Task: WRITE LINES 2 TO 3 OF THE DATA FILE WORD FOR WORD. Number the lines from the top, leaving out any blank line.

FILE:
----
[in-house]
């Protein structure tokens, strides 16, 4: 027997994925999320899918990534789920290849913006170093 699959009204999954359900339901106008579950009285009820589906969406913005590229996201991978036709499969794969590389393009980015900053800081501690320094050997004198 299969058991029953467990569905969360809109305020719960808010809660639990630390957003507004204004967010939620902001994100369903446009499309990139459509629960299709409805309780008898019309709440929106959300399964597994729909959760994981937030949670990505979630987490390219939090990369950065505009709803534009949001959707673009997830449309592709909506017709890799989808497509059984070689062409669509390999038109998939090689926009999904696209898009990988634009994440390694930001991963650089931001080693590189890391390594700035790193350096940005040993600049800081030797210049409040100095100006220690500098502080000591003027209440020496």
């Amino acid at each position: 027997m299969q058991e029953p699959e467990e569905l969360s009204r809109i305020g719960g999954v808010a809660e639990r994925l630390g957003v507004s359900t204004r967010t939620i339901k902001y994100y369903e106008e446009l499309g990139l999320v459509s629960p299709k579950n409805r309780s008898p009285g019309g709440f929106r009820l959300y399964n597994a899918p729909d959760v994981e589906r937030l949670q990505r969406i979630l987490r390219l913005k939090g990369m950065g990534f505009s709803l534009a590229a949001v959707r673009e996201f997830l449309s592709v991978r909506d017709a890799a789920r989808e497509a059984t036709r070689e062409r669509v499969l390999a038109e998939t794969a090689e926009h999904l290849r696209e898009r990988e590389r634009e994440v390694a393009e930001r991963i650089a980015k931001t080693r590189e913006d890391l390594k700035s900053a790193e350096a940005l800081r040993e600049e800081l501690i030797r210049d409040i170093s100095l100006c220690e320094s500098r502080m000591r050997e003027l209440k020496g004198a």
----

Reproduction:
């Protein structure tokens, strides 16, 4: 027997994925999320899918990534789920290849913006170093 699959009204999954359900339901106008579950009285009820589906969406913005590229996201991978036709499969794969590389393009980015900053800081501690320094050997004198 299969058991029953467990569905969360809109305020719960808010809660639990630390957003507004204004967010939620902001994100369903446009499309990139459509629960299709409805309780008898019309709440929106959300399964597994729909959760994981937030949670990505979630987490390219939090990369950065505009709803534009949001959707673009997830449309592709909506017709890799989808497509059984070689062409669509390999038109998939090689926009999904696209898009990988634009994440390694930001991963650089931001080693590189890391390594700035790193350096940005040993600049800081030797210049409040100095100006220690500098502080000591003027209440020496």
């Amino acid at each position: 027997m299969q058991e029953p699959e467990e569905l969360s009204r809109i305020g719960g999954v808010a809660e639990r994925l630390g957003v507004s359900t204004r967010t939620i339901k902001y994100y369903e106008e446009l499309g990139l999320v459509s629960p299709k579950n409805r309780s008898p009285g019309g709440f929106r009820l959300y399964n597994a899918p729909d959760v994981e589906r937030l949670q990505r969406i979630l987490r390219l913005k939090g990369m950065g990534f505009s709803l534009a590229a949001v959707r673009e996201f997830l449309s592709v991978r909506d017709a890799a789920r989808e497509a059984t036709r070689e062409r669509v499969l390999a038109e998939t794969a090689e926009h999904l290849r696209e898009r990988e590389r634009e994440v390694a393009e930001r991963i650089a980015k931001t080693r590189e913006d890391l390594k700035s900053a790193e350096a940005l800081r040993e600049e800081l501690i030797r210049d409040i170093s100095l100006c220690e320094s500098r502080m000591r050997e003027l209440k020496g004198a």